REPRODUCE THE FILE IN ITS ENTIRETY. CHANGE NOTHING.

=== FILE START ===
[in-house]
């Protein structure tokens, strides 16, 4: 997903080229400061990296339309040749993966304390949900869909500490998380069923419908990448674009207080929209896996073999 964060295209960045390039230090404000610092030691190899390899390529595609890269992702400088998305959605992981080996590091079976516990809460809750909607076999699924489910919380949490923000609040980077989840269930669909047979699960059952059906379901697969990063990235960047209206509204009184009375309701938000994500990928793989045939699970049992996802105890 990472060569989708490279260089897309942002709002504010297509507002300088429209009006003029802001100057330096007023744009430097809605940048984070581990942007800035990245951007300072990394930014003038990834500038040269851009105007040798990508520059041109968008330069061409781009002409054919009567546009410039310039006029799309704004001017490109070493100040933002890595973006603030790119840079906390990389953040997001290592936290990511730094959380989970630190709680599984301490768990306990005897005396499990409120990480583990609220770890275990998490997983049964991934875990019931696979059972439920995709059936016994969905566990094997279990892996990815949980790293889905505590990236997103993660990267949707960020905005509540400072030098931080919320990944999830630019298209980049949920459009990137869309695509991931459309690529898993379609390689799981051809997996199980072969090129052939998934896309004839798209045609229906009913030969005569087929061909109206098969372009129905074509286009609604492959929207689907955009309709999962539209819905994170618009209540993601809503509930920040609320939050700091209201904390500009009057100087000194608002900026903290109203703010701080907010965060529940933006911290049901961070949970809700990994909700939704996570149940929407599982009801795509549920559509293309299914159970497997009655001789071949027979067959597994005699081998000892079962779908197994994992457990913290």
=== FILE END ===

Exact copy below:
[in-house]
């Protein structure tokens, strides 16, 4: 997903080229400061990296339309040749993966304390949900869909500490998380069923419908990448674009207080929209896996073999 964060295209960045390039230090404000610092030691190899390899390529595609890269992702400088998305959605992981080996590091079976516990809460809750909607076999699924489910919380949490923000609040980077989840269930669909047979699960059952059906379901697969990063990235960047209206509204009184009375309701938000994500990928793989045939699970049992996802105890 990472060569989708490279260089897309942002709002504010297509507002300088429209009006003029802001100057330096007023744009430097809605940048984070581990942007800035990245951007300072990394930014003038990834500038040269851009105007040798990508520059041109968008330069061409781009002409054919009567546009410039310039006029799309704004001017490109070493100040933002890595973006603030790119840079906390990389953040997001290592936290990511730094959380989970630190709680599984301490768990306990005897005396499990409120990480583990609220770890275990998490997983049964991934875990019931696979059972439920995709059936016994969905566990094997279990892996990815949980790293889905505590990236997103993660990267949707960020905005509540400072030098931080919320990944999830630019298209980049949920459009990137869309695509991931459309690529898993379609390689799981051809997996199980072969090129052939998934896309004839798209045609229906009913030969005569087929061909109206098969372009129905074509286009609604492959929207689907955009309709999962539209819905994170618009209540993601809503509930920040609320939050700091209201904390500009009057100087000194608002900026903290109203703010701080907010965060529940933006911290049901961070949970809700990994909700939704996570149940929407599982009801795509549920559509293309299914159970497997009655001789071949027979067959597994005699081998000892079962779908197994994992457990913290």